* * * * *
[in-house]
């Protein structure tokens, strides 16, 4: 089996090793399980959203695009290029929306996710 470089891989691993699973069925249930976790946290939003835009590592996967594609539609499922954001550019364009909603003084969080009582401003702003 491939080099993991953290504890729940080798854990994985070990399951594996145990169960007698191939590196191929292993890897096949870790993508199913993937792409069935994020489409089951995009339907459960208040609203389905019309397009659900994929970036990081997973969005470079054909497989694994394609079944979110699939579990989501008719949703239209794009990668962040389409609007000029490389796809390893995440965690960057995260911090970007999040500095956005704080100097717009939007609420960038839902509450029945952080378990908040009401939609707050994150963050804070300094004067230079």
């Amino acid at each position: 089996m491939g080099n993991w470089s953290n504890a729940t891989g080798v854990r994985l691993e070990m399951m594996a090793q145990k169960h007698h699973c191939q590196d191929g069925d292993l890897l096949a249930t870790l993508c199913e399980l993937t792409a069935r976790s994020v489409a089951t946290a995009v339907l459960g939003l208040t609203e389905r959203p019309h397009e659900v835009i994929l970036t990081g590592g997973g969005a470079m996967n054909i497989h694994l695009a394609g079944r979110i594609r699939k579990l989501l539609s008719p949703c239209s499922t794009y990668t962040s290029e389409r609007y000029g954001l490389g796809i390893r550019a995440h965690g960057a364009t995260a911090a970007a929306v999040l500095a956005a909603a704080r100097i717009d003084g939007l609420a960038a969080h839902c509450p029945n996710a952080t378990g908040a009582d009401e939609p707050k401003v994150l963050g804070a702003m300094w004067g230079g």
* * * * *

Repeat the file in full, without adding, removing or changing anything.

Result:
[in-house]
């Protein structure tokens, strides 16, 4: 089996090793399980959203695009290029929306996710 470089891989691993699973069925249930976790946290939003835009590592996967594609539609499922954001550019364009909603003084969080009582401003702003 491939080099993991953290504890729940080798854990994985070990399951594996145990169960007698191939590196191929292993890897096949870790993508199913993937792409069935994020489409089951995009339907459960208040609203389905019309397009659900994929970036990081997973969005470079054909497989694994394609079944979110699939579990989501008719949703239209794009990668962040389409609007000029490389796809390893995440965690960057995260911090970007999040500095956005704080100097717009939007609420960038839902509450029945952080378990908040009401939609707050994150963050804070300094004067230079």
């Amino acid at each position: 089996m491939g080099n993991w470089s953290n504890a729940t891989g080798v854990r994985l691993e070990m399951m594996a090793q145990k169960h007698h699973c191939q590196d191929g069925d292993l890897l096949a249930t870790l993508c199913e399980l993937t792409a069935r976790s994020v489409a089951t946290a995009v339907l459960g939003l208040t609203e389905r959203p019309h397009e659900v835009i994929l970036t990081g590592g997973g969005a470079m996967n054909i497989h694994l695009a394609g079944r979110i594609r699939k579990l989501l539609s008719p949703c239209s499922t794009y990668t962040s290029e389409r609007y000029g954001l490389g796809i390893r550019a995440h965690g960057a364009t995260a911090a970007a929306v999040l500095a956005a909603a704080r100097i717009d003084g939007l609420a960038a969080h839902c509450p029945n996710a952080t378990g908040a009582d009401e939609p707050k401003v994150l963050g804070a702003m300094w004067g230079g």